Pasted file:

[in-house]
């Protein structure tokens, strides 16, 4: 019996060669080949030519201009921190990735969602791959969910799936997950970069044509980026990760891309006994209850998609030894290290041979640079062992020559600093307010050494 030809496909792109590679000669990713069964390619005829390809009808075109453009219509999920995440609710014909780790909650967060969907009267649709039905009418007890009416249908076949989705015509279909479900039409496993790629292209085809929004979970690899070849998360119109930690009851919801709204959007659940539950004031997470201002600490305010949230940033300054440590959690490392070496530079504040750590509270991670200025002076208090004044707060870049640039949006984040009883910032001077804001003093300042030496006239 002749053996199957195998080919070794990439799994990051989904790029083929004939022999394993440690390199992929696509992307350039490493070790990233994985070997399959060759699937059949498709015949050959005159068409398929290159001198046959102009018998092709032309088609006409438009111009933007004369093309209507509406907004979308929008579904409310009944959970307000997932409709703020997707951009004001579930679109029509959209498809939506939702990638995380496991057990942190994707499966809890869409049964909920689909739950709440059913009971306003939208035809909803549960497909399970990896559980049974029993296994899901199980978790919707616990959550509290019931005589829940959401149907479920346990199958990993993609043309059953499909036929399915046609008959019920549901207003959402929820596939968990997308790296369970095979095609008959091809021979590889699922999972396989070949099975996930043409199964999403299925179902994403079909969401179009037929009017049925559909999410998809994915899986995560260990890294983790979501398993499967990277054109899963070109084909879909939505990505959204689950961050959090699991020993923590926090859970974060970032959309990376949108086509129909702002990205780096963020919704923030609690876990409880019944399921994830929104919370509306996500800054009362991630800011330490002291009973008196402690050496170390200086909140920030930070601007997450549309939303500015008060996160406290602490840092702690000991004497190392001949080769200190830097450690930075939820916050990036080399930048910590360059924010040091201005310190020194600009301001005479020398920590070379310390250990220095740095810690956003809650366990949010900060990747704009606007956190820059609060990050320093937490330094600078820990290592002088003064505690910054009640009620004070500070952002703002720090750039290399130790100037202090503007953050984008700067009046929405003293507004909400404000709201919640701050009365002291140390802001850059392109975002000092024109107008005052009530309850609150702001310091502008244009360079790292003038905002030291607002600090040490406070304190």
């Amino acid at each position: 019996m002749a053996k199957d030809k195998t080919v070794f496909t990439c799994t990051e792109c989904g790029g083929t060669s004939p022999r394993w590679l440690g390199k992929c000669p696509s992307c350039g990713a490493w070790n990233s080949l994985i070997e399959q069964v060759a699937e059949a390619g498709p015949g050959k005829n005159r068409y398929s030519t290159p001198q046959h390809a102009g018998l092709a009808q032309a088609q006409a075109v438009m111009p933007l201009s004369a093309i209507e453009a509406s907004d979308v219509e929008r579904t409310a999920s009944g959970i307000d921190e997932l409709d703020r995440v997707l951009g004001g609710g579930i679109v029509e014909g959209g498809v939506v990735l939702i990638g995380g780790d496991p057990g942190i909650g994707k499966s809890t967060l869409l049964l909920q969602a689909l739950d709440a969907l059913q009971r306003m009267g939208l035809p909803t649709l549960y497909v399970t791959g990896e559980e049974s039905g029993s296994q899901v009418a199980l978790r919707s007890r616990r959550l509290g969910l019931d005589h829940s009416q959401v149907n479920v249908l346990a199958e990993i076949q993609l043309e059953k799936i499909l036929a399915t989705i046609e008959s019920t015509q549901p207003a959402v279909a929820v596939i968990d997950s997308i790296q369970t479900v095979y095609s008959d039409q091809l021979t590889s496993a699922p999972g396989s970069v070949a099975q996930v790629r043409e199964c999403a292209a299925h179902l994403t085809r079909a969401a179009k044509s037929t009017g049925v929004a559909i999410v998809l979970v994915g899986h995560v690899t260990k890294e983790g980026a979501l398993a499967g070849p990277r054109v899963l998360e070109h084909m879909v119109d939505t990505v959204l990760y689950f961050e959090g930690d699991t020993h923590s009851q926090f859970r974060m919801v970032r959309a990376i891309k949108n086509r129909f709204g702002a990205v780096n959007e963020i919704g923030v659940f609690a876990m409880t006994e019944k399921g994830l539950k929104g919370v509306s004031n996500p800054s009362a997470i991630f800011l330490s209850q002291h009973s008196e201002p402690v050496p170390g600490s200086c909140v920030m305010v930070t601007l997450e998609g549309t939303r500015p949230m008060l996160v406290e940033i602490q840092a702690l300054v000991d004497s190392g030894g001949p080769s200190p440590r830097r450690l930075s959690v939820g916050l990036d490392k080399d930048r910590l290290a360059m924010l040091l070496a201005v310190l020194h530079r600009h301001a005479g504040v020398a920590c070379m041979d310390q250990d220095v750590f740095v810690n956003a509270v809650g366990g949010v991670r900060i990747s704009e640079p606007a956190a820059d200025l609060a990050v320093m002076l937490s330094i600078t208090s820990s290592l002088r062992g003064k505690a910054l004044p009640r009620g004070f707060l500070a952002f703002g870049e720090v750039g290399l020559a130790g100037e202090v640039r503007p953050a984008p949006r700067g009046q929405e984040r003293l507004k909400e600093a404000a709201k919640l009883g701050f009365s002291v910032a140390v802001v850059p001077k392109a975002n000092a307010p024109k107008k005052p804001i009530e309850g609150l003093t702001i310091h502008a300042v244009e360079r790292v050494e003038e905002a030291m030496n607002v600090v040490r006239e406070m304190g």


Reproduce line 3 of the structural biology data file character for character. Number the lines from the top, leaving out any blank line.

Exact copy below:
């Amino acid at each position: 019996m002749a053996k199957d030809k195998t080919v070794f496909t990439c799994t990051e792109c989904g790029g083929t060669s004939p022999r394993w590679l440690g390199k992929c000669p696509s992307c350039g990713a490493w070790n990233s080949l994985i070997e399959q069964v060759a699937e059949a390619g498709p015949g050959k005829n005159r068409y398929s030519t290159p001198q046959h390809a102009g018998l092709a009808q032309a088609q006409a075109v438009m111009p933007l201009s004369a093309i209507e453009a509406s907004d979308v219509e929008r579904t409310a999920s009944g959970i307000d921190e997932l409709d703020r995440v997707l951009g004001g609710g579930i679109v029509e014909g959209g498809v939506v990735l939702i990638g995380g780790d496991p057990g942190i909650g994707k499966s809890t967060l869409l049964l909920q969602a689909l739950d709440a969907l059913q009971r306003m009267g939208l035809p909803t649709l549960y497909v399970t791959g990896e559980e049974s039905g029993s296994q899901v009418a199980l978790r919707s007890r616990r959550l509290g969910l019931d005589h829940s009416q959401v149907n479920v249908l346990a199958e990993i076949q993609l043309e059953k799936i499909l036929a399915t989705i046609e008959s019920t015509q549901p207003a959402v279909a929820v596939i968990d997950s997308i790296q369970t479900v095979y095609s008959d039409q091809l021979t590889s496993a699922p999972g396989s970069v070949a099975q996930v790629r043409e199964c999403a292209a299925h179902l994403t085809r079909a969401a179009k044509s037929t009017g049925v929004a559909i999410v998809l979970v994915g899986h995560v690899t260990k890294e983790g980026a979501l398993a499967g070849p990277r054109v899963l998360e070109h084909m879909v119109d939505t990505v959204l990760y689950f961050e959090g930690d699991t020993h923590s009851q926090f859970r974060m919801v970032r959309a990376i891309k949108n086509r129909f709204g702002a990205v780096n959007e963020i919704g923030v659940f609690a876990m409880t006994e019944k399921g994830l539950k929104g919370v509306s004031n996500p800054s009362a997470i991630f800011l330490s209850q002291h009973s008196e201002p402690v050496p170390g600490s200086c909140v920030m305010v930070t601007l997450e998609g549309t939303r500015p949230m008060l996160v406290e940033i602490q840092a702690l300054v000991d004497s190392g030894g001949p080769s200190p440590r830097r450690l930075s959690v939820g916050l990036d490392k080399d930048r910590l290290a360059m924010l040091l070496a201005v310190l020194h530079r600009h301001a005479g504040v020398a920590c070379m041979d310390q250990d220095v750590f740095v810690n956003a509270v809650g366990g949010v991670r900060i990747s704009e640079p606007a956190a820059d200025l609060a990050v320093m002076l937490s330094i600078t208090s820990s290592l002088r062992g003064k505690a910054l004044p009640r009620g004070f707060l500070a952002f703002g870049e720090v750039g290399l020559a130790g100037e202090v640039r503007p953050a984008p949006r700067g009046q929405e984040r003293l507004k909400e600093a404000a709201k919640l009883g701050f009365s002291v910032a140390v802001v850059p001077k392109a975002n000092a307010p024109k107008k005052p804001i009530e309850g609150l003093t702001i310091h502008a300042v244009e360079r790292v050494e003038e905002a030291m030496n607002v600090v040490r006239e406070m304190g």